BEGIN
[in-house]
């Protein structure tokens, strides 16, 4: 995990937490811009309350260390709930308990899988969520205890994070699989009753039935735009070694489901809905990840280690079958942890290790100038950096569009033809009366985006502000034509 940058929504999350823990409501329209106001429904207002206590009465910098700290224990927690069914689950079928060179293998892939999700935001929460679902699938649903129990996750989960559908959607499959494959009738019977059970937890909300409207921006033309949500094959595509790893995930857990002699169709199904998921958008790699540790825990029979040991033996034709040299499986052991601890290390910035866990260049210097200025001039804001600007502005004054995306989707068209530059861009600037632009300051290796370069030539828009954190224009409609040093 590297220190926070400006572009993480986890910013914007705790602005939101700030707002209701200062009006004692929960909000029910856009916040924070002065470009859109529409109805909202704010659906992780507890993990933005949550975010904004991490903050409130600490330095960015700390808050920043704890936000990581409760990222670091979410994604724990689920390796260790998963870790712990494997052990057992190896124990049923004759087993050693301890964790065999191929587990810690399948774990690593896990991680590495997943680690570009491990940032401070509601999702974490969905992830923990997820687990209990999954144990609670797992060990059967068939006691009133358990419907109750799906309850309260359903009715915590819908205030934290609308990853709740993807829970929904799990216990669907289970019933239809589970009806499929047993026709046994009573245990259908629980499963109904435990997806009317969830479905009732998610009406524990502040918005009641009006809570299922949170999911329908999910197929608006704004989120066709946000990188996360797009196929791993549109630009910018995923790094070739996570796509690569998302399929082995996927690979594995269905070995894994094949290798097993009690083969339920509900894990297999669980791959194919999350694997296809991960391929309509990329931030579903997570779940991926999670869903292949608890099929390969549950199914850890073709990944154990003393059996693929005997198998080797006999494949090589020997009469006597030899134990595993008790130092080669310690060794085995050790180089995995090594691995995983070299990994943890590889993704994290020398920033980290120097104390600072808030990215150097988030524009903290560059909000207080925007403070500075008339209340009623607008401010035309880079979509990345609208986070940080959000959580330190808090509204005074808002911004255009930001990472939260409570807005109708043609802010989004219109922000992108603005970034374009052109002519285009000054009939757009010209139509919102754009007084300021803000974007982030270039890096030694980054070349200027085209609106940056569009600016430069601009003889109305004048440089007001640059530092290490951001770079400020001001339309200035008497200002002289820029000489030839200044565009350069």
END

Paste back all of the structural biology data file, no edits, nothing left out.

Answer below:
[in-house]
């Protein structure tokens, strides 16, 4: 995990937490811009309350260390709930308990899988969520205890994070699989009753039935735009070694489901809905990840280690079958942890290790100038950096569009033809009366985006502000034509 940058929504999350823990409501329209106001429904207002206590009465910098700290224990927690069914689950079928060179293998892939999700935001929460679902699938649903129990996750989960559908959607499959494959009738019977059970937890909300409207921006033309949500094959595509790893995930857990002699169709199904998921958008790699540790825990029979040991033996034709040299499986052991601890290390910035866990260049210097200025001039804001600007502005004054995306989707068209530059861009600037632009300051290796370069030539828009954190224009409609040093 590297220190926070400006572009993480986890910013914007705790602005939101700030707002209701200062009006004692929960909000029910856009916040924070002065470009859109529409109805909202704010659906992780507890993990933005949550975010904004991490903050409130600490330095960015700390808050920043704890936000990581409760990222670091979410994604724990689920390796260790998963870790712990494997052990057992190896124990049923004759087993050693301890964790065999191929587990810690399948774990690593896990991680590495997943680690570009491990940032401070509601999702974490969905992830923990997820687990209990999954144990609670797992060990059967068939006691009133358990419907109750799906309850309260359903009715915590819908205030934290609308990853709740993807829970929904799990216990669907289970019933239809589970009806499929047993026709046994009573245990259908629980499963109904435990997806009317969830479905009732998610009406524990502040918005009641009006809570299922949170999911329908999910197929608006704004989120066709946000990188996360797009196929791993549109630009910018995923790094070739996570796509690569998302399929082995996927690979594995269905070995894994094949290798097993009690083969339920509900894990297999669980791959194919999350694997296809991960391929309509990329931030579903997570779940991926999670869903292949608890099929390969549950199914850890073709990944154990003393059996693929005997198998080797006999494949090589020997009469006597030899134990595993008790130092080669310690060794085995050790180089995995090594691995995983070299990994943890590889993704994290020398920033980290120097104390600072808030990215150097988030524009903290560059909000207080925007403070500075008339209340009623607008401010035309880079979509990345609208986070940080959000959580330190808090509204005074808002911004255009930001990472939260409570807005109708043609802010989004219109922000992108603005970034374009052109002519285009000054009939757009010209139509919102754009007084300021803000974007982030270039890096030694980054070349200027085209609106940056569009600016430069601009003889109305004048440089007001640059530092290490951001770079400020001001339309200035008497200002002289820029000489030839200044565009350069």